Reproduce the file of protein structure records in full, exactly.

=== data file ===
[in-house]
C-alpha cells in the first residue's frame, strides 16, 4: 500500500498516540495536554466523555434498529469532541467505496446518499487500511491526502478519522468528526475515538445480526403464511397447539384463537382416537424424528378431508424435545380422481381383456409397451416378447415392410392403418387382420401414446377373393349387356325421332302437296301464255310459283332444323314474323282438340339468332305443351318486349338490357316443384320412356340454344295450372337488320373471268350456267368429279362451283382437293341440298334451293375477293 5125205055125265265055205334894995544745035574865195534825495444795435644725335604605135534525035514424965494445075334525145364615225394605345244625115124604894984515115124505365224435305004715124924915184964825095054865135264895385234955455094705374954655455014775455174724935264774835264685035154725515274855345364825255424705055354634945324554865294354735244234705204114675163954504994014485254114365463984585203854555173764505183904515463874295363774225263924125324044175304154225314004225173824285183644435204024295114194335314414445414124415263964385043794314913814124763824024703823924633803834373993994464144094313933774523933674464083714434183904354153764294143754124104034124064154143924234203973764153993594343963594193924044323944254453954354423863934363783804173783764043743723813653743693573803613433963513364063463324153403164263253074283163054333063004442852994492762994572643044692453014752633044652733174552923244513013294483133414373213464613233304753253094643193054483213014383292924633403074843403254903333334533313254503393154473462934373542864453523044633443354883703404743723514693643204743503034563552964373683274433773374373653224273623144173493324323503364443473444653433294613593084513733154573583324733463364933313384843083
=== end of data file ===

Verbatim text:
[in-house]
C-alpha cells in the first residue's frame, strides 16, 4: 500500500498516540495536554466523555434498529469532541467505496446518499487500511491526502478519522468528526475515538445480526403464511397447539384463537382416537424424528378431508424435545380422481381383456409397451416378447415392410392403418387382420401414446377373393349387356325421332302437296301464255310459283332444323314474323282438340339468332305443351318486349338490357316443384320412356340454344295450372337488320373471268350456267368429279362451283382437293341440298334451293375477293 5125205055125265265055205334894995544745035574865195534825495444795435644725335604605135534525035514424965494445075334525145364615225394605345244625115124604894984515115124505365224435305004715124924915184964825095054865135264895385234955455094705374954655455014775455174724935264774835264685035154725515274855345364825255424705055354634945324554865294354735244234705204114675163954504994014485254114365463984585203854555173764505183904515463874295363774225263924125324044175304154225314004225173824285183644435204024295114194335314414445414124415263964385043794314913814124763824024703823924633803834373993994464144094313933774523933674464083714434183904354153764294143754124104034124064154143924234203973764153993594343963594193924044323944254453954354423863934363783804173783764043743723813653743693573803613433963513364063463324153403164263253074283163054333063004442852994492762994572643044692453014752633044652733174552923244513013294483133414373213464613233304753253094643193054483213014383292924633403074843403254903333334533313254503393154473462934373542864453523044633443354883703404743723514693643204743503034563552964373683274433773374373653224273623144173493324323503364443473444653433294613593084513733154573583324733463364933313384843083